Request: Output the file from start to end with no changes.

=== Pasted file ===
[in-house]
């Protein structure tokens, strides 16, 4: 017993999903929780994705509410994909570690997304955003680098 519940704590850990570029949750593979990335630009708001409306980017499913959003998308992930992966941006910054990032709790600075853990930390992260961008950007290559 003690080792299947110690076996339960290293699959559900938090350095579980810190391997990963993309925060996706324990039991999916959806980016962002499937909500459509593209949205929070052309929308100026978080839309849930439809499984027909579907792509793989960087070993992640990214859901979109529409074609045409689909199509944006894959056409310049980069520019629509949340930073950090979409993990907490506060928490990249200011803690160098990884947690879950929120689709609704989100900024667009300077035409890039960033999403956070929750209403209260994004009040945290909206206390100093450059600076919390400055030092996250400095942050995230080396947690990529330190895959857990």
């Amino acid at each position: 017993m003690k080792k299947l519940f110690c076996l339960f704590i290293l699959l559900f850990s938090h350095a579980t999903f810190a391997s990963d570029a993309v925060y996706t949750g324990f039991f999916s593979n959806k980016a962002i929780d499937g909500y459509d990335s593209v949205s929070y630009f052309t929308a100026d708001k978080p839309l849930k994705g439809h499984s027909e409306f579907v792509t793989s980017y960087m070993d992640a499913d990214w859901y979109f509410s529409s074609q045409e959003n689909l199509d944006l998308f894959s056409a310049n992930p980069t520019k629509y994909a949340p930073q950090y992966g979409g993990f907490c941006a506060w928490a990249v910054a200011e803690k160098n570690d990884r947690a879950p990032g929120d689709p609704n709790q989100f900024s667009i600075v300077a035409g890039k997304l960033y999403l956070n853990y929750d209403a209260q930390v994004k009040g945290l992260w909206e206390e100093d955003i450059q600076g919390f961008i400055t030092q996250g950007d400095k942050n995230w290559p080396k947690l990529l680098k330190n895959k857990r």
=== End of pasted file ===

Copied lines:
[in-house]
């Protein structure tokens, strides 16, 4: 017993999903929780994705509410994909570690997304955003680098 519940704590850990570029949750593979990335630009708001409306980017499913959003998308992930992966941006910054990032709790600075853990930390992260961008950007290559 003690080792299947110690076996339960290293699959559900938090350095579980810190391997990963993309925060996706324990039991999916959806980016962002499937909500459509593209949205929070052309929308100026978080839309849930439809499984027909579907792509793989960087070993992640990214859901979109529409074609045409689909199509944006894959056409310049980069520019629509949340930073950090979409993990907490506060928490990249200011803690160098990884947690879950929120689709609704989100900024667009300077035409890039960033999403956070929750209403209260994004009040945290909206206390100093450059600076919390400055030092996250400095942050995230080396947690990529330190895959857990």
């Amino acid at each position: 017993m003690k080792k299947l519940f110690c076996l339960f704590i290293l699959l559900f850990s938090h350095a579980t999903f810190a391997s990963d570029a993309v925060y996706t949750g324990f039991f999916s593979n959806k980016a962002i929780d499937g909500y459509d990335s593209v949205s929070y630009f052309t929308a100026d708001k978080p839309l849930k994705g439809h499984s027909e409306f579907v792509t793989s980017y960087m070993d992640a499913d990214w859901y979109f509410s529409s074609q045409e959003n689909l199509d944006l998308f894959s056409a310049n992930p980069t520019k629509y994909a949340p930073q950090y992966g979409g993990f907490c941006a506060w928490a990249v910054a200011e803690k160098n570690d990884r947690a879950p990032g929120d689709p609704n709790q989100f900024s667009i600075v300077a035409g890039k997304l960033y999403l956070n853990y929750d209403a209260q930390v994004k009040g945290l992260w909206e206390e100093d955003i450059q600076g919390f961008i400055t030092q996250g950007d400095k942050n995230w290559p080396k947690l990529l680098k330190n895959k857990r």